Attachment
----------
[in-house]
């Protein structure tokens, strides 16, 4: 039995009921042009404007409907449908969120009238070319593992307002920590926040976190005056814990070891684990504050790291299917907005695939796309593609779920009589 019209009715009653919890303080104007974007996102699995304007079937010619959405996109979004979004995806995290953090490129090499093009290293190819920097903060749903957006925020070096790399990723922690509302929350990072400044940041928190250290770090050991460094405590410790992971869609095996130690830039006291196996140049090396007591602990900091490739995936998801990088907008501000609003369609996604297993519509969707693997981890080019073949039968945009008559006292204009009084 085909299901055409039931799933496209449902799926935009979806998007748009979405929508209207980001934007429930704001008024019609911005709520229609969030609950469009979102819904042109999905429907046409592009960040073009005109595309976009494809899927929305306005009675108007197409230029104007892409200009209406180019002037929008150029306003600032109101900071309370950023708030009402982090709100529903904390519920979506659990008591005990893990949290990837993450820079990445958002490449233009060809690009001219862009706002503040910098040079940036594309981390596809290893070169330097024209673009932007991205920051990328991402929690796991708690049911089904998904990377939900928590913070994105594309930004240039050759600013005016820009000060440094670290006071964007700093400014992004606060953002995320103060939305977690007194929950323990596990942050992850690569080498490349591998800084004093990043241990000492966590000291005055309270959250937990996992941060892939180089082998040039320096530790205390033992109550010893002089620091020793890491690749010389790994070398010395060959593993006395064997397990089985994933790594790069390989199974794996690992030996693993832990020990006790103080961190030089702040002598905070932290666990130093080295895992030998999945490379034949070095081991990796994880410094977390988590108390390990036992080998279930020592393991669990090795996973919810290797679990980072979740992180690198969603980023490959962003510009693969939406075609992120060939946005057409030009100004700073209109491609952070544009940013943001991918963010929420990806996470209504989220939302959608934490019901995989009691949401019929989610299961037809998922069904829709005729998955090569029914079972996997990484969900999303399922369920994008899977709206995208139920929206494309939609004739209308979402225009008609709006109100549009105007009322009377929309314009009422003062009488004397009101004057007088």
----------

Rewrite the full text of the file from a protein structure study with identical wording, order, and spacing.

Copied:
[in-house]
């Protein structure tokens, strides 16, 4: 039995009921042009404007409907449908969120009238070319593992307002920590926040976190005056814990070891684990504050790291299917907005695939796309593609779920009589 019209009715009653919890303080104007974007996102699995304007079937010619959405996109979004979004995806995290953090490129090499093009290293190819920097903060749903957006925020070096790399990723922690509302929350990072400044940041928190250290770090050991460094405590410790992971869609095996130690830039006291196996140049090396007591602990900091490739995936998801990088907008501000609003369609996604297993519509969707693997981890080019073949039968945009008559006292204009009084 085909299901055409039931799933496209449902799926935009979806998007748009979405929508209207980001934007429930704001008024019609911005709520229609969030609950469009979102819904042109999905429907046409592009960040073009005109595309976009494809899927929305306005009675108007197409230029104007892409200009209406180019002037929008150029306003600032109101900071309370950023708030009402982090709100529903904390519920979506659990008591005990893990949290990837993450820079990445958002490449233009060809690009001219862009706002503040910098040079940036594309981390596809290893070169330097024209673009932007991205920051990328991402929690796991708690049911089904998904990377939900928590913070994105594309930004240039050759600013005016820009000060440094670290006071964007700093400014992004606060953002995320103060939305977690007194929950323990596990942050992850690569080498490349591998800084004093990043241990000492966590000291005055309270959250937990996992941060892939180089082998040039320096530790205390033992109550010893002089620091020793890491690749010389790994070398010395060959593993006395064997397990089985994933790594790069390989199974794996690992030996693993832990020990006790103080961190030089702040002598905070932290666990130093080295895992030998999945490379034949070095081991990796994880410094977390988590108390390990036992080998279930020592393991669990090795996973919810290797679990980072979740992180690198969603980023490959962003510009693969939406075609992120060939946005057409030009100004700073209109491609952070544009940013943001991918963010929420990806996470209504989220939302959608934490019901995989009691949401019929989610299961037809998922069904829709005729998955090569029914079972996997990484969900999303399922369920994008899977709206995208139920929206494309939609004739209308979402225009008609709006109100549009105007009322009377929309314009009422003062009488004397009101004057007088």